Heinemann takes reins of US under-15 team | Soccer

Tom Heinemann was 11 years old when he began his coaching career in soccer.

“I was a little entrepreneur,” he recalled. “I was saving for a bike and decided to hold a soccer camp at my house in Brentwood. I put flyers around the neighborhood and ended up with four kids that first year. The next year , I had 11 campers, then 16. By the time I got to high school, I had probably 80 or 90 kids taking part in my camps. ”

In February, Heinemann was named head coach of the United States Men’s Under-15 National Team.

“I’ve been blessed in so many ways,” said Heinemann, a 35-year-old St. Louis native. “I have a wife who loves to travel, and we’re blessed with a son who loves sports. As far as coaching goes, it wasn’t until I was 24 and with the Columbus Crew in MLS that I really decided that was where my career was headed. I started to look at the game a bit differently. I thought back to all the coaches I’d had over the years and tried to take what I could from those experiences, positive and negative.

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“I am honored for this opportunity, and I also realize the impact we can have as coaches at this level. Under-15 is the first time these young men are together for a schedule of camps and competitions, so it’s important we get these guys off the right foot. “

Heinemann attended CBC, where he competed in soccer and basketball. He played soccer for Mike England, Jim Mueller and Ray Stahl but suffered a major knee injury that kept him from playing varsity for coach Terry Michler.

“My junior year, because of all the talent in the program, we had a special JV team that competed at the varsity level,” Heinemann recalled. “It was a crazy year at times, but we definitely learned a lot that season. wanted to play in college, but not playing as a senior really limited my options. I ended up at Rockhurst University because of their no-cut policy, and it worked out great. “

Early in his freshman season with legendary coach Tony Tocco and the Hawks, Heinemann took over when another player was injured, and he never looked back. In three seasons, Heinemann had 36 goals and 21 assists and was named an All-American following the 2007 and 2008 campaigns.

During those summers, he competed with the St. Louis Lions in the USL Premier Development League and had 35 goals in 36 games over three seasons.

“Perseverance is a big part of who I am,” Heinemann said. “I was hungry for an opportunity and grateful for the opportunities Tony Tocco and Tony Glavin gave me. And through hard work, I was able to take advantage of that.”

Heinemann signed his first professional contract with the United Soccer League’s Charleston Battery after a tryout in 2009. He finished the 2010 campaign with the Caroline Railhawks, helping them reach the USSF DII championship game. Despite a title-game loss, Heinemann was named MVP of that championship match.

He spent 2011-13 with Major League Soccer’s Columbus Crew and Vancouver Whitecaps. He scored 14 goals with the NASL expansion Ottawa Fury in 2014-15 and won an NASL championship with the San Francisco Deltas in 2017. His playing career ended in 2018 after 12 games with Penn FC of the USL.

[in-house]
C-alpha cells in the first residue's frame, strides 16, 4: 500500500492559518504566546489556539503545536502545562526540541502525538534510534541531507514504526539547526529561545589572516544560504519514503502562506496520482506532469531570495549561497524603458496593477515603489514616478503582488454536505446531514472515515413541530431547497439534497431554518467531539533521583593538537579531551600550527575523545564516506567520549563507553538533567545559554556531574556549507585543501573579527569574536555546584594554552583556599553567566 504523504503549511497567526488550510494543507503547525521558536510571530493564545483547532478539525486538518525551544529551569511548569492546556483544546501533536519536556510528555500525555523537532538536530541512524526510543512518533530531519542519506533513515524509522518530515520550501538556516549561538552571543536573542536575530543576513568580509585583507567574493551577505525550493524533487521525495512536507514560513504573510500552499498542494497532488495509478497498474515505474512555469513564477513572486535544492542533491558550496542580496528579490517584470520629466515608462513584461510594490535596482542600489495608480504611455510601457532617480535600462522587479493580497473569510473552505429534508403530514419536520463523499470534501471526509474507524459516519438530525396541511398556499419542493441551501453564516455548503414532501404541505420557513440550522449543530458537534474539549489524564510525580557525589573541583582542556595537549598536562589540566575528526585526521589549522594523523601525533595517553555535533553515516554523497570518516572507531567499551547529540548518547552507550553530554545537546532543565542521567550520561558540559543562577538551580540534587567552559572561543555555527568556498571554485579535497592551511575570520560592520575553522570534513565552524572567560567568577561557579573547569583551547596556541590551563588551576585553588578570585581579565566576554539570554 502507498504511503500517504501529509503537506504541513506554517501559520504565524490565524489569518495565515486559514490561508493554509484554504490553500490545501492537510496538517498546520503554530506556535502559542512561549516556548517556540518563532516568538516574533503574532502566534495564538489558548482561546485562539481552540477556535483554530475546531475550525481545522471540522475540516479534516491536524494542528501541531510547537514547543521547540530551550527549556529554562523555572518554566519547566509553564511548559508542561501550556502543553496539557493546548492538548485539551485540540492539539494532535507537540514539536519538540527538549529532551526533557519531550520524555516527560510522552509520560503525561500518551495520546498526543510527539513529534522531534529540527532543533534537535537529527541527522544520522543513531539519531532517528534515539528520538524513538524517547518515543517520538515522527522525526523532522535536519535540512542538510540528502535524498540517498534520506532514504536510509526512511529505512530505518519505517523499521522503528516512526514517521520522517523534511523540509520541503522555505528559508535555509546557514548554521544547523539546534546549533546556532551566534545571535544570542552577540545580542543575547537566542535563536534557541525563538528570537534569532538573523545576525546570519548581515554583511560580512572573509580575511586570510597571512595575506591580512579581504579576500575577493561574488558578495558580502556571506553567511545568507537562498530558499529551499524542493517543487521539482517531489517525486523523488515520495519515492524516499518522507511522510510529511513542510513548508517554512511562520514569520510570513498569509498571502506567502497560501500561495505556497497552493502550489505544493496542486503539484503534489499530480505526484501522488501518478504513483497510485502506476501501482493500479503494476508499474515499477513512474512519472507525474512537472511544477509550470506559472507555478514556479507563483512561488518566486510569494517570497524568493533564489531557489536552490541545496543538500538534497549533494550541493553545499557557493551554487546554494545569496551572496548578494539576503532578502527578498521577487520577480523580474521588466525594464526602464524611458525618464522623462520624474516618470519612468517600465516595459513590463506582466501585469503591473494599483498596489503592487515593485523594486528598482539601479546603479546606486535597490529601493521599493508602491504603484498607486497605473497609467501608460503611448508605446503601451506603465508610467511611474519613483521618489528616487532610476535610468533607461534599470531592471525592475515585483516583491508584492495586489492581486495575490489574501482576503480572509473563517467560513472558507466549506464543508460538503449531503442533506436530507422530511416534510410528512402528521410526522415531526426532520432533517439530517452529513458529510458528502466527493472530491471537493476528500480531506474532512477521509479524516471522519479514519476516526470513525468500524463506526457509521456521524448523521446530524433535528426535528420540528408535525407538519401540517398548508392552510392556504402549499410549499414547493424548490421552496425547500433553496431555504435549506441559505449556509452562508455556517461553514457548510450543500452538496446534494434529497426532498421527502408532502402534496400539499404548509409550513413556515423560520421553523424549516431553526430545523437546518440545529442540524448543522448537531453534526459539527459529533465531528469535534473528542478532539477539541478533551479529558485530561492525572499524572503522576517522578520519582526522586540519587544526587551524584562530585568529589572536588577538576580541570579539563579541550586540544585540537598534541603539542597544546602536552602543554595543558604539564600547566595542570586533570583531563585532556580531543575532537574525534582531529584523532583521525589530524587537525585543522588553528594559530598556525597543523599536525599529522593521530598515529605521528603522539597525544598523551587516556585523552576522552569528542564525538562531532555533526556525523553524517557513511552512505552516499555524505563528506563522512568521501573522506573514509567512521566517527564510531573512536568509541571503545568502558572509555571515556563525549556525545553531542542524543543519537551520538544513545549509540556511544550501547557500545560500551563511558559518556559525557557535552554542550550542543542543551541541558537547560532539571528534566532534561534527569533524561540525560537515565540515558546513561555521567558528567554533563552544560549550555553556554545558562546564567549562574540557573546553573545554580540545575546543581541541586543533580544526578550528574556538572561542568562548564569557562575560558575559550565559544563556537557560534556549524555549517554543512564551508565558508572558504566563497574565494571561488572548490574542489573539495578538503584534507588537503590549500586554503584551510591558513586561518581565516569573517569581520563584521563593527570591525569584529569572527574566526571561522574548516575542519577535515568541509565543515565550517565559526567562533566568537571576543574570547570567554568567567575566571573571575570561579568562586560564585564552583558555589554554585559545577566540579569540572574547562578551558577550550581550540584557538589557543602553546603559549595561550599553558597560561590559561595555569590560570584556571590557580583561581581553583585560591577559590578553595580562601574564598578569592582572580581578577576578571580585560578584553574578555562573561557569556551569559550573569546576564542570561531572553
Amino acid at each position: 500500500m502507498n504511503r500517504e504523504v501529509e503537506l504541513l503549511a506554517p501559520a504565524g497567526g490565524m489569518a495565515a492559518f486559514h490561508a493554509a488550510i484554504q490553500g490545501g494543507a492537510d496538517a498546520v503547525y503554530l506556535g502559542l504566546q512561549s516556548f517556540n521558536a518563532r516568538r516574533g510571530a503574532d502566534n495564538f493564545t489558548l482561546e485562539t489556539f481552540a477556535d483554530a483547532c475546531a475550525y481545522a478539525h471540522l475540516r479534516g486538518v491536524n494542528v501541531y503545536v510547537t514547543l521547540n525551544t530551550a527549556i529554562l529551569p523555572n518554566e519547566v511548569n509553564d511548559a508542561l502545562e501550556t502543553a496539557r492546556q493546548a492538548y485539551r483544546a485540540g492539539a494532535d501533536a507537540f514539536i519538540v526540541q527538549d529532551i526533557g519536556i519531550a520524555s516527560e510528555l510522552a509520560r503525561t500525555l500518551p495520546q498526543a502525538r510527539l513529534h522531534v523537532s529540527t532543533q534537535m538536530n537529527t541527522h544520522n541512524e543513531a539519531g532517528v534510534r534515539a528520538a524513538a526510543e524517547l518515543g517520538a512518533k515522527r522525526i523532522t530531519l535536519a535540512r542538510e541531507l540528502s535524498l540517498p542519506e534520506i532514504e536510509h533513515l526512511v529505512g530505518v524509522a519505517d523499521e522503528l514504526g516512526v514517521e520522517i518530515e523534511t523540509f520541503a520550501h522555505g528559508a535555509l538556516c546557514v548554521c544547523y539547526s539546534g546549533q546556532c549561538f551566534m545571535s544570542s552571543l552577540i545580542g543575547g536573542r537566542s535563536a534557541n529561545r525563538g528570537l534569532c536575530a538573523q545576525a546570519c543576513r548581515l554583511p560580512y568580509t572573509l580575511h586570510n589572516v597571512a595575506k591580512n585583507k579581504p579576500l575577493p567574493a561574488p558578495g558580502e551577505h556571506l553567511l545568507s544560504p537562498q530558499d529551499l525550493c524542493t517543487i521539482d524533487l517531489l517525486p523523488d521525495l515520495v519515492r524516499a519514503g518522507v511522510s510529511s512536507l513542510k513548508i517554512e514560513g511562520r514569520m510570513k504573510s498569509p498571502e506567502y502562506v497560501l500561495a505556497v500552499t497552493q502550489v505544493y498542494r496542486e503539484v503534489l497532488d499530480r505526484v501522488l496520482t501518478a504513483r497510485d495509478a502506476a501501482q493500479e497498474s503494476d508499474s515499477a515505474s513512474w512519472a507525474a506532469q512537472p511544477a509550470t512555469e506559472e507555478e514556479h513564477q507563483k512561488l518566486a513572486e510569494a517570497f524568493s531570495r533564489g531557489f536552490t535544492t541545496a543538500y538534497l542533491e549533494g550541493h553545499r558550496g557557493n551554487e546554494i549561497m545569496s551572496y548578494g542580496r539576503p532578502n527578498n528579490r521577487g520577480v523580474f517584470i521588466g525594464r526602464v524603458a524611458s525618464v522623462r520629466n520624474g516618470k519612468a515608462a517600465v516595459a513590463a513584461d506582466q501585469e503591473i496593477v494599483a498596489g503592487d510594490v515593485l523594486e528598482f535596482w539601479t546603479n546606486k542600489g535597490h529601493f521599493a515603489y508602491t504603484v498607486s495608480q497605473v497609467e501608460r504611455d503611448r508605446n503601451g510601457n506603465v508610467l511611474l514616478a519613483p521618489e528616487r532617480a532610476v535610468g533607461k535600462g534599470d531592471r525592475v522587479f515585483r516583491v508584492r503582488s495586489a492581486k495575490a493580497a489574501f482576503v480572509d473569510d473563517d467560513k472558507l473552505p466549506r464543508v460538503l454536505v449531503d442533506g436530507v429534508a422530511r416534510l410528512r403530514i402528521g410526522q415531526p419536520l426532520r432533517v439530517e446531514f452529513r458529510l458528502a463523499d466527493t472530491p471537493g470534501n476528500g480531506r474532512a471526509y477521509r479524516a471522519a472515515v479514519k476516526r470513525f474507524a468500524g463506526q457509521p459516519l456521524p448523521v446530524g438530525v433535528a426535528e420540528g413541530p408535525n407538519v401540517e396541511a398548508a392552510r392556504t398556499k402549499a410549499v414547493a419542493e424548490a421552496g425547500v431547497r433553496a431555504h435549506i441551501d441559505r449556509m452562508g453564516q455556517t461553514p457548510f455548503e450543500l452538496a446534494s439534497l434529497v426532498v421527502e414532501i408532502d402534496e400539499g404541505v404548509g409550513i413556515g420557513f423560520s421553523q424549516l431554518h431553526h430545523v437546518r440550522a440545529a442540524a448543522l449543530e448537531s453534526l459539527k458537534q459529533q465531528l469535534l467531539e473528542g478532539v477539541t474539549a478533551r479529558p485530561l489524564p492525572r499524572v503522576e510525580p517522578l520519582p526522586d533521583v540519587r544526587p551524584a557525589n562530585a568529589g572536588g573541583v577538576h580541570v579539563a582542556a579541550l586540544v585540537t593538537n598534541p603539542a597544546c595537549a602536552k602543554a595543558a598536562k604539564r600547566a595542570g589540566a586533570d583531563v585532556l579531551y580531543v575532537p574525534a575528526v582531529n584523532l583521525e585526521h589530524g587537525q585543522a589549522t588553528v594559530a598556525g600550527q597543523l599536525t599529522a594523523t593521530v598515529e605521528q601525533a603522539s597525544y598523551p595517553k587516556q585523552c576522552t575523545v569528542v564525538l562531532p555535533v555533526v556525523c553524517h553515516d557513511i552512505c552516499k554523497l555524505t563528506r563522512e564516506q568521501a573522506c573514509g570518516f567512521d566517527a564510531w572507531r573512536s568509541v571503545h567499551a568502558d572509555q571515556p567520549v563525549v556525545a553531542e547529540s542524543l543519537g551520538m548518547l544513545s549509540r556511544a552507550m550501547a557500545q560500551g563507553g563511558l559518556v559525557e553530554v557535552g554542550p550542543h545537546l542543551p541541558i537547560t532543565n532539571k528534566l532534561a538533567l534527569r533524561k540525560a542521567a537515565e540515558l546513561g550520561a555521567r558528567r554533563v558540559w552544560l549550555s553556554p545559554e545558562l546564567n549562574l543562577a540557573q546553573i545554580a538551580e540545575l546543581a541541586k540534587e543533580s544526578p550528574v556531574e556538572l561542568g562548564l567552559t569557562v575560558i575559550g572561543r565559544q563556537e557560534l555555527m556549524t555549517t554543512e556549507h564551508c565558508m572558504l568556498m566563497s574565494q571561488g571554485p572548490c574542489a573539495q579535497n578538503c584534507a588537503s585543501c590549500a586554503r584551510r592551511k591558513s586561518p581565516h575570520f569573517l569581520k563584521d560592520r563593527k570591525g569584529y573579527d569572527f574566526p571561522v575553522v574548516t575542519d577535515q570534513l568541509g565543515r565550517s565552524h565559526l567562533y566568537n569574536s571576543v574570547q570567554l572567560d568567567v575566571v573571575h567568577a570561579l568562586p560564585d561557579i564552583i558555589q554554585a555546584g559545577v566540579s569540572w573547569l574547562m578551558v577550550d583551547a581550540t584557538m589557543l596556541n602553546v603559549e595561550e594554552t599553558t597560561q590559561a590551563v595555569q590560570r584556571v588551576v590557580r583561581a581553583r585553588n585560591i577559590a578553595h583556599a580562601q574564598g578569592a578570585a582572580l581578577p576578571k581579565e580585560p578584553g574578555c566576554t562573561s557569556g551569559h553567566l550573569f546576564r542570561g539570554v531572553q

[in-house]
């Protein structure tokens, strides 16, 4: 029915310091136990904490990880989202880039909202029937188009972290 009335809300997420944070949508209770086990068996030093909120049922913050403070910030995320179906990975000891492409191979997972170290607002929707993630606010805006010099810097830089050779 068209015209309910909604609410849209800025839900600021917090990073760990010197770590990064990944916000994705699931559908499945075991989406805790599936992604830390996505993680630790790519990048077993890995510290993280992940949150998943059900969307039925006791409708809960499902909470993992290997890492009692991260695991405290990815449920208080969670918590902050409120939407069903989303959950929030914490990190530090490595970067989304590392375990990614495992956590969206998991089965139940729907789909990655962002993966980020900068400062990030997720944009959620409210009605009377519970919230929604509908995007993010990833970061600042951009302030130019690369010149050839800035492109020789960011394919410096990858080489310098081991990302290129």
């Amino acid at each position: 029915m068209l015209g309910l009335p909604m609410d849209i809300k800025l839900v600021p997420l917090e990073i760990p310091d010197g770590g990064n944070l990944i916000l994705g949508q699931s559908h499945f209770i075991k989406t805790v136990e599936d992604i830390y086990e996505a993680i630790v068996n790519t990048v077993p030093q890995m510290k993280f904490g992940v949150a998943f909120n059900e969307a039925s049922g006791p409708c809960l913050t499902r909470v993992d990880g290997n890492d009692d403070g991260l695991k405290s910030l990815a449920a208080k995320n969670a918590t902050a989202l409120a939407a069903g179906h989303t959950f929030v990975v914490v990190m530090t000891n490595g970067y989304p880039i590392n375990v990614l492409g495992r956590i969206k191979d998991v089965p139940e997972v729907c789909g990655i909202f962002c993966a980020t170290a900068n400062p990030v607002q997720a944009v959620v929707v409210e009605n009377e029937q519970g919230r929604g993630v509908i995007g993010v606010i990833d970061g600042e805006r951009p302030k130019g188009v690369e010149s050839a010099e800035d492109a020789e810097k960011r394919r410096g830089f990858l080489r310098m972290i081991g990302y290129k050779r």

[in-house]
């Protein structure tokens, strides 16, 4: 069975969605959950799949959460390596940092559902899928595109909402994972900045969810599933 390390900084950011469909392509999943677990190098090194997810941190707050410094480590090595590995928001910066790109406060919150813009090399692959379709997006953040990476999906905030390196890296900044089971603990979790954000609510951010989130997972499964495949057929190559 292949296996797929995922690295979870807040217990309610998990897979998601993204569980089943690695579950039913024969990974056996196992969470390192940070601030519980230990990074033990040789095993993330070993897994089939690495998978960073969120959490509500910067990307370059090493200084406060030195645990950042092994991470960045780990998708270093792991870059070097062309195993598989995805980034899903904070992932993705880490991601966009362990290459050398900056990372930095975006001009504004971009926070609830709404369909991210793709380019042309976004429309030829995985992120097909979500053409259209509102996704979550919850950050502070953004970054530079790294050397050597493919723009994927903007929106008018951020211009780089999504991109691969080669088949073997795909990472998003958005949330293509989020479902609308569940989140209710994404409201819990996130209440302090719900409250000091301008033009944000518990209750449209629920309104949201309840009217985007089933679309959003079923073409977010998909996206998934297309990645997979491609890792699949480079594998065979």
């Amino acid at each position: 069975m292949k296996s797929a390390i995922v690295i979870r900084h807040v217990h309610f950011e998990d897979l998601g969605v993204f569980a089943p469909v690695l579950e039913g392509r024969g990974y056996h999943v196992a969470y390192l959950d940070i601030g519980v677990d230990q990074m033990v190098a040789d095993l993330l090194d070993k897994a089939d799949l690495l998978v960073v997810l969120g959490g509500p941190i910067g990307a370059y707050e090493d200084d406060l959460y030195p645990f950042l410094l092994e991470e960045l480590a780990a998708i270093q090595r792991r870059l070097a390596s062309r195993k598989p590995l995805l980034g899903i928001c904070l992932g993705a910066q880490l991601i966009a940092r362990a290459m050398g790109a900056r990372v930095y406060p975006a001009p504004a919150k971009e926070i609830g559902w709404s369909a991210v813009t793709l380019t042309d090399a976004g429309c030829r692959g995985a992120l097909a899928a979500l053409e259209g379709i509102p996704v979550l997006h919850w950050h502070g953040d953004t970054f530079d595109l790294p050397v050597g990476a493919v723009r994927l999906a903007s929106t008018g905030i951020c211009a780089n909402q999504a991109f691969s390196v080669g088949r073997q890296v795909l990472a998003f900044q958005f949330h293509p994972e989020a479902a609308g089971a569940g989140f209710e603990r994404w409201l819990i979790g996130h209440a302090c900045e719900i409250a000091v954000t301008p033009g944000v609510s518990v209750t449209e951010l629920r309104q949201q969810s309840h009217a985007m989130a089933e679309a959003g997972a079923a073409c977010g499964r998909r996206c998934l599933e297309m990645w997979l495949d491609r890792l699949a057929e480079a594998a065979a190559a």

“I loved to play the game, and I’m grateful for the opportunities I had,” Heinemann said. “But I’m just as passionate about coaching and about providing leadership. At under-15, these young men need to someone to point them in the right direction. And it’s more than soccer; they need people in their lives who care about them, who respect them and who want what’s best for them. ”

During his playing career, Heinemann co-founded the United Soccer League Players’ Association in 2018. He helped lead negotiations for the first collective bargaining agreement in US lower-division soccer history. He spent more than four years as executive director of the players’ association.

“I dealt with some negative things during my playing career, and hopefully the players’ union can make things easier for the guys playing at that level now,” said Heinemann who served as an assistant coach at Yale University, University of British Columbia and at Belmont University in Nashville before making the step up to his present position.

Heinemann, his wife Katrina and son Hudson are in the process of moving from Nashville to Chicago, where US Soccer is headquartered. There, he’ll continue to work closely with the US men’s soccer leadership group, which includes Sporting Director Earnie Stewart, general manager and St. Louis University graduate Brian McBride, and men’s national team coach Gregg Berhalter.

“My dream was to represent my country as a player, and that’s something I wasn’t quite able to accomplish,” Heinemann pointed out. . I consider it an honor to represent the US, and it’s something I take very seriously. At this level, our job is to provide coaching and leadership in order to help these young players learn and develop and hopefully continue to make the steps needed to compete at the next level. I want to do whatever I can to help these young men get to the Senior National Team. “

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